I was searching for Summer Solstice today in Google and saw a Tweet in their real time search results from “Bing Social”.

Having never heard of Bing Social, I thought I would investigate further.

Bing Social

Bing Social

Sure enough, clicking through took me to the Bing Social Beta site.

Bing Social Beta

Bing Social Beta

The Bing Social site is where Microsoft collects and posts the “Hottest Social Topics” from both Twitter and Facebook.

While the topics featured in Bing Social may be hot, Microsoft is most likely using the social media streams to flesh out its fledgling search index.

Whether the hot social topics Bing or any other search engine for that matter feature have any shelf life beyond the moment remains to be seen.

Facebook: Word Of Mouth If You Can Get It

May 18, 2010

Facebook may indeed be the perfect channel for transmitting “word of mouth marketing”.

The only problem with word of mouth marketing from a marketers perspective is that you can’t legally buy it without disclosing you bought it and word of mouth as a rule can’t be replicated or scaled.

So while Facebook may be the perfect environment for the incubation and distribution of word of mouth, marketers who rely solely on Facebook users to create and distribute positive word of mouth in their behalf may find themselves without a marketing job.

The Age of Facebook: Not

April 25, 2010

Had Techcrunch ever left you wondering as to whether or not their editorial voice was for sale, today they eliminated any doubt with the following Facebook fanboy headline: The Age of Facebook.

The Age Of Facebook

The Age Of Facebook

If this is the age of Facebook, then why must Facebook tell us so?

If Social Media Were Effective, It Wouldn’t Be Free

October 15, 2009

Today’s thought for the day about the emergence of social media as a business platform:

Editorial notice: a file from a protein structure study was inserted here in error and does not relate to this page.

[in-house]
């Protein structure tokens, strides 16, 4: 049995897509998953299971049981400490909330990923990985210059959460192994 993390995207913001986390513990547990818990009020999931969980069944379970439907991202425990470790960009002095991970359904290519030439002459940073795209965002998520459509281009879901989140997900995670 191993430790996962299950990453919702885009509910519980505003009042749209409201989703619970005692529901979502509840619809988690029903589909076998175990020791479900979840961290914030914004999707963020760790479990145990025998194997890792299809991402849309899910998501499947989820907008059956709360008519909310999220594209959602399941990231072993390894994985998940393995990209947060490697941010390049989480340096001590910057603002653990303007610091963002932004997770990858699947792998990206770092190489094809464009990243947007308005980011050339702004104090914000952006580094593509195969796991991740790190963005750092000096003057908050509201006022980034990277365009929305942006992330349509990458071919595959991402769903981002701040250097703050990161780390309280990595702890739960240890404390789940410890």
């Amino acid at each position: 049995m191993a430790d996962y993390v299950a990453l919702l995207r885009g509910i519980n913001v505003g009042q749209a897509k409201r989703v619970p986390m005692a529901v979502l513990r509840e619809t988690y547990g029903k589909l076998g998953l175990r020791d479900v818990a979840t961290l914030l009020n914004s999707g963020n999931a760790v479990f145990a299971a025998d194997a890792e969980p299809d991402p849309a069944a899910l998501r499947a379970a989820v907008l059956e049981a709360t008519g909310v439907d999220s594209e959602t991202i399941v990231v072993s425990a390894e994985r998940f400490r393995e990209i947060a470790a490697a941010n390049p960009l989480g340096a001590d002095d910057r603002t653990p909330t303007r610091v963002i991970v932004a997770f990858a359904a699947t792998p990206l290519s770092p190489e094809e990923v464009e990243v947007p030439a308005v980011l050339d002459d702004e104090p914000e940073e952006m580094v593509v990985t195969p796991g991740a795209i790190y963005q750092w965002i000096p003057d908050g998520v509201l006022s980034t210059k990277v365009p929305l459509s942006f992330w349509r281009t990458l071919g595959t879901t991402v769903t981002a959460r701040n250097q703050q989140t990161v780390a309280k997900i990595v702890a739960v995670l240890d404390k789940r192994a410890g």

If social media like Facebook and Twitter were effective at generating business for businesses large or small – “social media” wouldn’t be free.

To take a step further it wouldn’t have been labeled social media – it would be called simply “media”.

Thus “social media” is really code for don’t count on its use producing any revenue for your business.

There – I said it.

Facebook’s Terms of Service

February 18, 2009

I don’t use Facebook, but thought their “Terms of Service” and “Privacy Policy” would be of interest to its tens of millions of fledgling content providers.

Facebook’s Terms of Service: Facebook’s own Terms of use state: “by posting Member Content to any part of the Web site, you automatically grant, and you represent and warrant that you have the right to grant, to facebook an irrevocable, perpetual, non-exclusive, transferable, fully paid, worldwide license to use, copy, perform, display, reformat, translate, excerpt and distribute such information and content and to prepare derivative works of, or incorpoate into other works, such information and content, and to grant and authorise sublicenses of the foregoing.

Facebook’s equally interesting privacy policy: “Facebook may also collect information about you from other sources, such as newspapers, blogs, instant messaging services, and other users of the Facebook service through the operation of the service (eg. photo tags) in order to provide you with more useful information and a more personalised experience. By using Facebook, you are consenting to have your personal data transferred to and processed in the United States.”

Folks – there is no such thing as a free lunch.

Hmm… makes me wonder what WordPress’s “Terms of Service” and “Privacy Policy” cover.